Bedford, Luton and Milton Keynes Integrated Care System is looking into the right approach to transform the way they provide diagnostic tests for their local population.
New measures will dramatically give greater access to tests, reduce waiting times and the risk of cancellation at short notice, so improving patient experience and health outcomes – including cancer and other serious conditions.
As part of the plans, the NHS group is calling on local people to take a survey and have their say about what they would like to be provided at the centres.
Community diagnostic centres (CDC) will transform how services such as MRI scans, ultrasounds, X-rays and blood tests are carried out for local people. The centres will pave the way for an enhanced patient experience that will offer multiple tests at the same time, making it much easier for people to get tested and provide faster results meaning lives can be saved and interventions can happen sooner.
The centres will include services across: imaging, including CT, MRI, ultrasound and X-ray; physiological measurement, including ECGs, blood pressure monitoring and lung function tests; and pathology, such as phlebotomy, simple biopsies and urine testing.
This approach will allow the hospitals to increase their capacity for emergency and inpatient care, and is the approach proposed, following the recommendations from Professor Sir Mike Richards, the first NHS national cancer director, who conducted a review of diagnostic services as part of the NHS Long Term Plan.
Millions of patients across England will benefit from earlier diagnostic tests, backed by a £350m investment from the government to provide around 2.8m scans in the first full year of operation.
Dr James Ramsay, Bedfordshire, Luton and Milton Keynes Diagnostic and Cancer Clinical Lead, said: “New Community diagnostic centres will be a gift to the public. They will ultimately enable patients to access a higher quality of care with a more efficient service. It will provide faster access to life-saving tests, helping to improve patient experience and reduce wait times. This new pathway will offer a one-step approach that is user-friendly and help us to commit to improving patient outcomes and experiences.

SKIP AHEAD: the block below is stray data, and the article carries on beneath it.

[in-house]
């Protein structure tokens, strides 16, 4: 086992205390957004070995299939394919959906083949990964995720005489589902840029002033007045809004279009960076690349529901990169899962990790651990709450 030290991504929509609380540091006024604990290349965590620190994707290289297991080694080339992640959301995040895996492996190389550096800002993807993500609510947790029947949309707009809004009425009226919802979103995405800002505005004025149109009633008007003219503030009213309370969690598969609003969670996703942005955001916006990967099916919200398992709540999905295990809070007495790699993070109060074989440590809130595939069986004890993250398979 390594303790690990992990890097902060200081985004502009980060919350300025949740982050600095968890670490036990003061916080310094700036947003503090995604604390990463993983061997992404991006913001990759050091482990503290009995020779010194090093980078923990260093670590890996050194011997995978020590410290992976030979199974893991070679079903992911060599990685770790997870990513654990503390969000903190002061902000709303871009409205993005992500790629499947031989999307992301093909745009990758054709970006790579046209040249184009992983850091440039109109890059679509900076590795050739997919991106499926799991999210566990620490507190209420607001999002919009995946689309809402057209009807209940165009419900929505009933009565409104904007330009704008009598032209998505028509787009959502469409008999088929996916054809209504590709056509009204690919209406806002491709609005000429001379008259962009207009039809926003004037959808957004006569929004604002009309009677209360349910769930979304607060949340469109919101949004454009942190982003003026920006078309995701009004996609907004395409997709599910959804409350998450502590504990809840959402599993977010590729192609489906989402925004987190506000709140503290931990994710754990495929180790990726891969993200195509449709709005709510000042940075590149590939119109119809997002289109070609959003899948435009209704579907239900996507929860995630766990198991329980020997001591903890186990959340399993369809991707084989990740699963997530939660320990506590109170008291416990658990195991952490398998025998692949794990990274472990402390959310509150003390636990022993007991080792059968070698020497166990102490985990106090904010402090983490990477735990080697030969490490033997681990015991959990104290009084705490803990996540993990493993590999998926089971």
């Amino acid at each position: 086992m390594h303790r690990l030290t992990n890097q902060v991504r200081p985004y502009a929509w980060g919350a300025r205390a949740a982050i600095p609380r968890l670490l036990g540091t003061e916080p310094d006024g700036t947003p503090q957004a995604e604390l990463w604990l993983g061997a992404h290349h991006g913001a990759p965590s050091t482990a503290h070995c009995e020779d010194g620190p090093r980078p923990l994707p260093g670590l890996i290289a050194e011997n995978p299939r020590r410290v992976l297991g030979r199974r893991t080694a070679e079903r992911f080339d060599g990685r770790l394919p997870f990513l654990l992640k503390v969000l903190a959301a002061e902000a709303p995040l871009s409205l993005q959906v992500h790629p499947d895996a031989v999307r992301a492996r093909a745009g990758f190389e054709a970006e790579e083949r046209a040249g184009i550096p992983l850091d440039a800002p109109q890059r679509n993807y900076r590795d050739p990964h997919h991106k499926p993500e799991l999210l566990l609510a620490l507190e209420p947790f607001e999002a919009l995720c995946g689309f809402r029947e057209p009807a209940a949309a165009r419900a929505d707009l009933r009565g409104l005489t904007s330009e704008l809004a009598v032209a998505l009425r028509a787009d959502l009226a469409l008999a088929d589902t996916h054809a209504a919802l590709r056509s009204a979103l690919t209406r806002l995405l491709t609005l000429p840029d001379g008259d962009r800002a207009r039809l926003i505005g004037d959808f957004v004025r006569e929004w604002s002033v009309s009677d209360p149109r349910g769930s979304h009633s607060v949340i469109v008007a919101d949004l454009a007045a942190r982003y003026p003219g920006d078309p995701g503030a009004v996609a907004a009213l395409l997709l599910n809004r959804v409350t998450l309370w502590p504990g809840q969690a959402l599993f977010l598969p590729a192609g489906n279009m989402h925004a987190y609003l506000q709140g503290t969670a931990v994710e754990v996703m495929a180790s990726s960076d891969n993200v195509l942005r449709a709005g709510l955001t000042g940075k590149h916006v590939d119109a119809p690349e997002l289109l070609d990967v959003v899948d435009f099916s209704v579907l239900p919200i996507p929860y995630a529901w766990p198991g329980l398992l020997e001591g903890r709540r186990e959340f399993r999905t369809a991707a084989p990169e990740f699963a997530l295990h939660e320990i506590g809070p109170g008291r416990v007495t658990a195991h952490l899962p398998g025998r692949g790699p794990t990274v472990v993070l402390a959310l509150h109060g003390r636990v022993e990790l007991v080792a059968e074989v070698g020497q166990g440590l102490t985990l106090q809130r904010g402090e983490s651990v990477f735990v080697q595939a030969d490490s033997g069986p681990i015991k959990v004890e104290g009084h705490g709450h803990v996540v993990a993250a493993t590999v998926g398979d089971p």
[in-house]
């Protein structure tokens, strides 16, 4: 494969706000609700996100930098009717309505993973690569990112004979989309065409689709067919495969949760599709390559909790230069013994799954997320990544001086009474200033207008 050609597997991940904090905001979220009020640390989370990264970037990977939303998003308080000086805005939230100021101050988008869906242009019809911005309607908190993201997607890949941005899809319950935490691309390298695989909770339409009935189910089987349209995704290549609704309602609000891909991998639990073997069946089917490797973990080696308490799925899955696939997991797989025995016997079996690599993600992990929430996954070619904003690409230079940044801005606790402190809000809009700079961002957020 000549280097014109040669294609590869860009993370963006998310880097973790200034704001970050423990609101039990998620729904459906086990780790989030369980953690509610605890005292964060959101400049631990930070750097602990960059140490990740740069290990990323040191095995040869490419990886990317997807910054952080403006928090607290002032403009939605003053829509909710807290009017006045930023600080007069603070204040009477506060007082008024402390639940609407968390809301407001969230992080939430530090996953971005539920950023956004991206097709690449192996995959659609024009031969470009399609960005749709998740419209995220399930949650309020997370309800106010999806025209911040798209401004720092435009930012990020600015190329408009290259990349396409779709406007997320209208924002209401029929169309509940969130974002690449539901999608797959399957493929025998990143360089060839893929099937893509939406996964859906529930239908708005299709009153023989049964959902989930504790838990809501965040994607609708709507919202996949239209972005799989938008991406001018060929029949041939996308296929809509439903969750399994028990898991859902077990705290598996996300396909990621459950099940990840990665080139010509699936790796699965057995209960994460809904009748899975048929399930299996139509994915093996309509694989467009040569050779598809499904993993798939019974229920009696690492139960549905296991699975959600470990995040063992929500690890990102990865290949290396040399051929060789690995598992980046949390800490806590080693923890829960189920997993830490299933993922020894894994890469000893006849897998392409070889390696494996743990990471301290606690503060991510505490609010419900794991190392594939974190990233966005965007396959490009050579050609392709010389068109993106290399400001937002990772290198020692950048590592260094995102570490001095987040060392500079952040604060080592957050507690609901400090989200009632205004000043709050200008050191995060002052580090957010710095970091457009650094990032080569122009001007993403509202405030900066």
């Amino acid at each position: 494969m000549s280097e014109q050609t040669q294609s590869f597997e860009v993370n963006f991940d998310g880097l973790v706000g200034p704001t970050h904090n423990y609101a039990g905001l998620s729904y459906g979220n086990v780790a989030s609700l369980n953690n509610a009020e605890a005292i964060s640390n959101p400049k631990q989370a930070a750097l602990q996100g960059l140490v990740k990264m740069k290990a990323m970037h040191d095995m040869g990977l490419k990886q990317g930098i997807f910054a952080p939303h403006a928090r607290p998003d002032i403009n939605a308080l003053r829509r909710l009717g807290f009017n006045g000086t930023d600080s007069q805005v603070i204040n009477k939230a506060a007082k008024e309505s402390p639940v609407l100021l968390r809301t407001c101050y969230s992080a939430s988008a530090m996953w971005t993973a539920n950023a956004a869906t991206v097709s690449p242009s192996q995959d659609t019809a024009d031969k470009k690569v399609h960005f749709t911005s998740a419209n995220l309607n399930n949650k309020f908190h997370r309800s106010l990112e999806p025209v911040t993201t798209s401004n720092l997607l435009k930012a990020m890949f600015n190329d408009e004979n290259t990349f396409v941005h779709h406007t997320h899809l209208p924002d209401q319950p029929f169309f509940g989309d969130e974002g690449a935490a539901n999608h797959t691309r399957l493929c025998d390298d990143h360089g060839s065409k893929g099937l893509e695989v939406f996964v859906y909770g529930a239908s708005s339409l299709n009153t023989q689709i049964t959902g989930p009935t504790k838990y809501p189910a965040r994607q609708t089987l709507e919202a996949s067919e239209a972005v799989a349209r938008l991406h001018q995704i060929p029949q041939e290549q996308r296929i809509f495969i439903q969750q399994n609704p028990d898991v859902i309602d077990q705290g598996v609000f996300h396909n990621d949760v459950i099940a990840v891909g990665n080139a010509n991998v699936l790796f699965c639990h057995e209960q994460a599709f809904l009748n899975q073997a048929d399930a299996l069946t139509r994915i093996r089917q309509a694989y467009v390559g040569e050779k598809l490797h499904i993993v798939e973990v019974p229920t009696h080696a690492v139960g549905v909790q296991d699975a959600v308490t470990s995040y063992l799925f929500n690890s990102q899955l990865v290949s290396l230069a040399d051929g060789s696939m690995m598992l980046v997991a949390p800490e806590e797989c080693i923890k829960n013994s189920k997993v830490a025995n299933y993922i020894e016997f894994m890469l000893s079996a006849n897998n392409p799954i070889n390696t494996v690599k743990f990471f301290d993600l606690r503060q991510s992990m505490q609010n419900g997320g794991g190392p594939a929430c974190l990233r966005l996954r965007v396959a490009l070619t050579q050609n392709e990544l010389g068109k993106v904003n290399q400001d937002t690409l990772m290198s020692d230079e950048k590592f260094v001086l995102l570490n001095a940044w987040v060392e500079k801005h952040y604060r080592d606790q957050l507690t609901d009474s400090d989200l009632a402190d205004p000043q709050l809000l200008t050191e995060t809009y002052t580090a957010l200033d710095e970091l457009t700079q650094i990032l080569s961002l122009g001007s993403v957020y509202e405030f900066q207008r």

“The diagnostic services provided in these hubs are a vital way to spot any problems early and give patients access to the right guidance or treatment as soon as possible. This will be more convenient for patients, more efficient and more resilient to the risk of cancelled tests in hospitals due to COVID-19.
“Cancer outcomes in Luton are poor and we strongly believe that better access to services will help tackle this. From patient feedback, we found that the current diagnosis process is clunky and disconnected, providing a less than satisfactory service at a crucial time. Community diagnostic centres will provide streamlined pathways to diagnosis with everything in one place, rather than one after another in different places, in turn, helping us to create specific patient care plans.
“The benefits are wide-reaching across the community, as our workforce will also gain access to new technology and develop in new roles. We also hope that this will springboard integrated care between primary and secondary care, reducing the burden and increasing support.
“Our population is diverse so we want to create something inclusive that will be beneficial and accessible to everyone. We understand people respond to and access healthcare in many different ways and that’s why decisions over the community diagnostic centres will be based on the patients’ voice, who will ultimately help shape the future of diagnostics in their area.”
Bedford, Luton and Milton Keynes Integrated Care System is continuing to improve it’s services. The NHS body has already carried out over 4,000 lung screening checks and was responsible for 21 per cent of national screening figures this year
The integration of the Community Diagnostic Centres follows a successful lung screening pilot programme in Luton, where mobile units were set up in supermarkets for people to drop in or be invited by their GP in an effort to increase uptake.
James concluded: “Having diagnostic units in areas where people could easily drop into not only meant we were catching people at earlier stages in their illnesses, but we could treat them more effectively. People could access lifesaving checks closer to home and be diagnosed for a range of conditions, which can sometimes be a more comfortable option rather than travelling backwards and forwards to hospital.”
Health experts are now calling on local people to share their views on the new approach to diagnostic testing that will offer multiple tests at the same time. This would make it much easier for people to get tested and provide faster results meaning treatment and interventions can happen sooner and lives can be saved.
For more information on how to take part in the survey, please visit: https://www.blmkccg.nhs.uk/community-diagnostic-centre-survey/